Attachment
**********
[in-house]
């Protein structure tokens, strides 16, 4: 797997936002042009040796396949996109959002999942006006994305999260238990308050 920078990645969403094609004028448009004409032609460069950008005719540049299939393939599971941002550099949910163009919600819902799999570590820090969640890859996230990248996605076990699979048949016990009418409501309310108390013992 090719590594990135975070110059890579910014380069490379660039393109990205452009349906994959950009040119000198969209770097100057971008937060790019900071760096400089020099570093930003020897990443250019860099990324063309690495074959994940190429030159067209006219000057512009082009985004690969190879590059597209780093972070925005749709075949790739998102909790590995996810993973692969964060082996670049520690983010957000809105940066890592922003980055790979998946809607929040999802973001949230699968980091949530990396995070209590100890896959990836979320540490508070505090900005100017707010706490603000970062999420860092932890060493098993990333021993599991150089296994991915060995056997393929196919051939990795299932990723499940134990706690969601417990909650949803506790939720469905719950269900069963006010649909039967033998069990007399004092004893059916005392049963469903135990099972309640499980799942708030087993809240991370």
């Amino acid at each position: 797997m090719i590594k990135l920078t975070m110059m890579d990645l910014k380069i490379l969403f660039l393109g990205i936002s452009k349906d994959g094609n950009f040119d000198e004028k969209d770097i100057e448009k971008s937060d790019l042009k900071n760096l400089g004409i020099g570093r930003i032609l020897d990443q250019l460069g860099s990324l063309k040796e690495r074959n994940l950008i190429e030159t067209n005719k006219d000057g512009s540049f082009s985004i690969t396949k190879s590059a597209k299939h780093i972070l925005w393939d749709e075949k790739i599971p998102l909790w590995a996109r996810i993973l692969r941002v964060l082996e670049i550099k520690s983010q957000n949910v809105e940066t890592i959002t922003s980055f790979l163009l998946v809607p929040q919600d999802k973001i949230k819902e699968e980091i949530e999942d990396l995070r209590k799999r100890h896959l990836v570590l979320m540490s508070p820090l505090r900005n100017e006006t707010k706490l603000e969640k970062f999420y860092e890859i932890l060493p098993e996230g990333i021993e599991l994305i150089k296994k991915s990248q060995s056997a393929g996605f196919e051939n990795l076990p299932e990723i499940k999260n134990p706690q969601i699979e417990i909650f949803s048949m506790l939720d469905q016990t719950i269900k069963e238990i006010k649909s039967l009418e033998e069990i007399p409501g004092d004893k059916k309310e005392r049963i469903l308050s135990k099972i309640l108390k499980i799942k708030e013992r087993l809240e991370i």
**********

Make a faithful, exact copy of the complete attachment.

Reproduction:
[in-house]
């Protein structure tokens, strides 16, 4: 797997936002042009040796396949996109959002999942006006994305999260238990308050 920078990645969403094609004028448009004409032609460069950008005719540049299939393939599971941002550099949910163009919600819902799999570590820090969640890859996230990248996605076990699979048949016990009418409501309310108390013992 090719590594990135975070110059890579910014380069490379660039393109990205452009349906994959950009040119000198969209770097100057971008937060790019900071760096400089020099570093930003020897990443250019860099990324063309690495074959994940190429030159067209006219000057512009082009985004690969190879590059597209780093972070925005749709075949790739998102909790590995996810993973692969964060082996670049520690983010957000809105940066890592922003980055790979998946809607929040999802973001949230699968980091949530990396995070209590100890896959990836979320540490508070505090900005100017707010706490603000970062999420860092932890060493098993990333021993599991150089296994991915060995056997393929196919051939990795299932990723499940134990706690969601417990909650949803506790939720469905719950269900069963006010649909039967033998069990007399004092004893059916005392049963469903135990099972309640499980799942708030087993809240991370």
């Amino acid at each position: 797997m090719i590594k990135l920078t975070m110059m890579d990645l910014k380069i490379l969403f660039l393109g990205i936002s452009k349906d994959g094609n950009f040119d000198e004028k969209d770097i100057e448009k971008s937060d790019l042009k900071n760096l400089g004409i020099g570093r930003i032609l020897d990443q250019l460069g860099s990324l063309k040796e690495r074959n994940l950008i190429e030159t067209n005719k006219d000057g512009s540049f082009s985004i690969t396949k190879s590059a597209k299939h780093i972070l925005w393939d749709e075949k790739i599971p998102l909790w590995a996109r996810i993973l692969r941002v964060l082996e670049i550099k520690s983010q957000n949910v809105e940066t890592i959002t922003s980055f790979l163009l998946v809607p929040q919600d999802k973001i949230k819902e699968e980091i949530e999942d990396l995070r209590k799999r100890h896959l990836v570590l979320m540490s508070p820090l505090r900005n100017e006006t707010k706490l603000e969640k970062f999420y860092e890859i932890l060493p098993e996230g990333i021993e599991l994305i150089k296994k991915s990248q060995s056997a393929g996605f196919e051939n990795l076990p299932e990723i499940k999260n134990p706690q969601i699979e417990i909650f949803s048949m506790l939720d469905q016990t719950i269900k069963e238990i006010k649909s039967l009418e033998e069990i007399p409501g004092d004893k059916k309310e005392r049963i469903l308050s135990k099972i309640l108390k499980i799942k708030e013992r087993l809240e991370i």